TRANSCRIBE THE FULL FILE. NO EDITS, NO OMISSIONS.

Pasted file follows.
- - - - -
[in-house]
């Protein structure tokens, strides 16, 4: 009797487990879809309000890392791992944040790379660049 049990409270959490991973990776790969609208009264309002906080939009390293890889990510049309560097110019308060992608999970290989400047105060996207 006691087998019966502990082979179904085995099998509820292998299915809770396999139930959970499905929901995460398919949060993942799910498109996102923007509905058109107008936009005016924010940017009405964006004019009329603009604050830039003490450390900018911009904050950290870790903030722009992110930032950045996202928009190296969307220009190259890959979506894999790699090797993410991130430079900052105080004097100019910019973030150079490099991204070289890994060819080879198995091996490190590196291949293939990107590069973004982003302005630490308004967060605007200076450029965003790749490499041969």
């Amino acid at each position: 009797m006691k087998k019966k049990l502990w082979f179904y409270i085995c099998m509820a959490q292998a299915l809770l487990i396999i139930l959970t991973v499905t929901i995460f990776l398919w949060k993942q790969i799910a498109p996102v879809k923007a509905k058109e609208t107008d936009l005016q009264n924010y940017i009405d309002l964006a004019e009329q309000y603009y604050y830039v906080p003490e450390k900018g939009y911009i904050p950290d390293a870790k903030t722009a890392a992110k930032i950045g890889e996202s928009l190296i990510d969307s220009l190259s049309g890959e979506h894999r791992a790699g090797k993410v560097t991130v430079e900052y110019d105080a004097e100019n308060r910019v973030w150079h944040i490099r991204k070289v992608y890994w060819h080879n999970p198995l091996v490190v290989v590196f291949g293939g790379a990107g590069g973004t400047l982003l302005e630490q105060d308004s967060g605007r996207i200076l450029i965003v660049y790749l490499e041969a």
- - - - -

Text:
[in-house]
């Protein structure tokens, strides 16, 4: 009797487990879809309000890392791992944040790379660049 049990409270959490991973990776790969609208009264309002906080939009390293890889990510049309560097110019308060992608999970290989400047105060996207 006691087998019966502990082979179904085995099998509820292998299915809770396999139930959970499905929901995460398919949060993942799910498109996102923007509905058109107008936009005016924010940017009405964006004019009329603009604050830039003490450390900018911009904050950290870790903030722009992110930032950045996202928009190296969307220009190259890959979506894999790699090797993410991130430079900052105080004097100019910019973030150079490099991204070289890994060819080879198995091996490190590196291949293939990107590069973004982003302005630490308004967060605007200076450029965003790749490499041969």
């Amino acid at each position: 009797m006691k087998k019966k049990l502990w082979f179904y409270i085995c099998m509820a959490q292998a299915l809770l487990i396999i139930l959970t991973v499905t929901i995460f990776l398919w949060k993942q790969i799910a498109p996102v879809k923007a509905k058109e609208t107008d936009l005016q009264n924010y940017i009405d309002l964006a004019e009329q309000y603009y604050y830039v906080p003490e450390k900018g939009y911009i904050p950290d390293a870790k903030t722009a890392a992110k930032i950045g890889e996202s928009l190296i990510d969307s220009l190259s049309g890959e979506h894999r791992a790699g090797k993410v560097t991130v430079e900052y110019d105080a004097e100019n308060r910019v973030w150079h944040i490099r991204k070289v992608y890994w060819h080879n999970p198995l091996v490190v290989v590196f291949g293939g790379a990107g590069g973004t400047l982003l302005e630490q105060d308004s967060g605007r996207i200076l450029i965003v660049y790749l490499e041969a």